Key to this is of course being supportive of your entire team as a whole. One organisation which demonstrates incredible teamwork is the army. During my time in the military our key priority, which is taught to everyone, is to look out for one another. The welfare of each person is supported by every other trooper, and it makes teams incredibly strong and resilient.

This support-led culture is crucial in business too. People need role models and need to feel rewarded and this comes from the top. So, when businesses can hold up junior members of the team for contributing to great examples of innovation then they can embed this in their culture. If private businesses can get this right, they can help support a culture of innovation as the business evolves – encouraging people at all levels to perpetually identify risks and opportunities.

Leaning into innovation friction

Now, of course, this theory hasn’t yet considered some of the friction that can stop innovation from happening even when this culture has been developed. Generational friction is a key area often overlooked.

The accepted view is that younger people tend to be those who drive innovation and that older people are stuck in their ways. Of course, this isn’t always the case, but businesses are sometimes guilty of favouring drive for innovation over experience.

Private businesses that are focused on innovation or disrupting their markets, would do well to be acutely aware of this and their leaders should view innovation in a historical sense.

The most dangerous phrase in business is “it’s different this time”. There will be an entire generation of bankers and regulators who are risk averse because of their experience of the 2008 crash. Does this reduced risk appetite make them less successful? Many would argue not.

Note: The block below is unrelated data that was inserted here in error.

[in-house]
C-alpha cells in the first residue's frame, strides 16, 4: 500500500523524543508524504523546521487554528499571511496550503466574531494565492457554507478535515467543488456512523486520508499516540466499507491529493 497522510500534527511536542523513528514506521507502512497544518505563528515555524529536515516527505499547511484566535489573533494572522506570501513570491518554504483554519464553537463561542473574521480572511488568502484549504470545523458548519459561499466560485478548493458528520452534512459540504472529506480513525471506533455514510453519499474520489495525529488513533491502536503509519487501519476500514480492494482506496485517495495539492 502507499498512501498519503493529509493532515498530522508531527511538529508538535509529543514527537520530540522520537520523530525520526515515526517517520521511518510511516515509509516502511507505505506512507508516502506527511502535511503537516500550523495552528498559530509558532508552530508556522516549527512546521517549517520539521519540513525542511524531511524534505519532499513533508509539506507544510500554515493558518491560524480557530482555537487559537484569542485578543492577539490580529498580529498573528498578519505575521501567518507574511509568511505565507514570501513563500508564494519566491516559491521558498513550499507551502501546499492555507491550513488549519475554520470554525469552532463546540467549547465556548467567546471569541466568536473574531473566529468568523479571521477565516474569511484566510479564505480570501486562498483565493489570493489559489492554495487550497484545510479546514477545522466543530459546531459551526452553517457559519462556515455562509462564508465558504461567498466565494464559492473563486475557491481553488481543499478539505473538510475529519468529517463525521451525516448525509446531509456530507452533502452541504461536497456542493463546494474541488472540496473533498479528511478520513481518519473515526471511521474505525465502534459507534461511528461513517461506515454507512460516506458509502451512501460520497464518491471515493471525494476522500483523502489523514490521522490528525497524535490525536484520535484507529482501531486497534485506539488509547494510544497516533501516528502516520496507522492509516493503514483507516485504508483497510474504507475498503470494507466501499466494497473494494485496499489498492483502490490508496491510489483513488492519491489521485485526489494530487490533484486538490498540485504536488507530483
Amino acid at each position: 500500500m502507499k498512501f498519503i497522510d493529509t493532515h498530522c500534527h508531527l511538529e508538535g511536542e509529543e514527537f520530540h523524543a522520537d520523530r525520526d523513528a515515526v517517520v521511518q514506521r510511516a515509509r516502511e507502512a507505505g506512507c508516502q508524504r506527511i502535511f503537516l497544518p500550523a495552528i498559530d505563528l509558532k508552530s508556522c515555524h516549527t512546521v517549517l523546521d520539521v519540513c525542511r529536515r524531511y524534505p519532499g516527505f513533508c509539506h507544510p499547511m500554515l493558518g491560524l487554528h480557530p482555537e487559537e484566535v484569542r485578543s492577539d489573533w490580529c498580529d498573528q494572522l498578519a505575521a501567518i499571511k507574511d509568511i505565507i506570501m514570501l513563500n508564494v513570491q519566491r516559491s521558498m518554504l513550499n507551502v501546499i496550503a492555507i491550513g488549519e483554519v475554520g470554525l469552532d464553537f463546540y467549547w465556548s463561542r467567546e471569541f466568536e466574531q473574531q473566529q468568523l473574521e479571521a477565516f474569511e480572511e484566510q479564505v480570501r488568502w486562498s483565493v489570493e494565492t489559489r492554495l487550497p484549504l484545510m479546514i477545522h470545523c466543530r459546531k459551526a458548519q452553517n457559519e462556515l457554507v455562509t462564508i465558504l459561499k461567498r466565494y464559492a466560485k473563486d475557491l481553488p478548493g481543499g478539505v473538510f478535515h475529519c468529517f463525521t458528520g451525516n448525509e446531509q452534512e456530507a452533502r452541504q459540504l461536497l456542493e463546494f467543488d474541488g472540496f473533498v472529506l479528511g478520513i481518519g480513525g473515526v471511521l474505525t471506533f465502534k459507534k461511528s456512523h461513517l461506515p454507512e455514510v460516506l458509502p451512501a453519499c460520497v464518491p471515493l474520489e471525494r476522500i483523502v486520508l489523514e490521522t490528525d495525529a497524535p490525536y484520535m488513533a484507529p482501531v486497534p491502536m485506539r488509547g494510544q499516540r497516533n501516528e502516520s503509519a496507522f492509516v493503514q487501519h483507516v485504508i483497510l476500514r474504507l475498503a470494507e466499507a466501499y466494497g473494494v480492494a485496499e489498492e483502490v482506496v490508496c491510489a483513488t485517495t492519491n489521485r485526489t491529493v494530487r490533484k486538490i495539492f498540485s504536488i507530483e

There needs to be an acknowledgement that some sectors may be more predisposed to innovation than others – the ability to decide where the line can be drawn in your own sector is a key part of having clarity of mind when making leadership decisions.

When considering what ideas to take on and progress, leaders need to be able to understand and use the experience of the people who have lived through past market cycles. However, leaders also need to be aware that they will never have a truly complete data set.

So, while they should balance the different risk appetites in their own teams to inform decisions, they shouldn’t wait for every single piece of information. Those who do will quickly find others make a move first. Being able to make strategic decisions without all of the information is an important skill in leadership.

Long-term lessons

COVID-19 has shown just how quickly businesses can react and change, and how quickly leaders can think when the pressure is high and information lacking. It may also fundamentally change how many successful leaders will think about innovation.

EY Private conducted an in-depth survey of 151 UK business leaders in June 2020 to gauge their response to, and the impact of, COVID-19. The results demonstrated many are using these moments to capture thoughts from across their organisation and using the time to drive change.

Great leaders emerging from the COVID-19 era will be those that are able to take the methodology behind how they have solved challenges in 2020 and apply it in future years.

Leading an organisation can sometimes be a lonely place. Set aside the time for you and your team for reflection and mind clarity. Lead by example and allow innovation to thrive in your business. Reflect on what has gone well and what hasn’t and create a framework for your team to evolve in the years to come. By doing so, leaders in the private market can improve their business’ resilience and lay the foundation for growth.


As part of our Real Insights series, we explore four qualities that define the leader of the future: Think, Navigate, Connect and Relate. Here we explore Think: how strategic thinking and clarity of mind shapes the leader of the future.

About this article

By Tony Gilbert

UK&I Associate Partner, People Advisory Services, Ernst & Young LLP

An Associate Partner in the People Advisory Services team, helping clients build transformation people strategies. Tony lives in Yorkshire with his wife, Jane and enjoys ski mountaineering.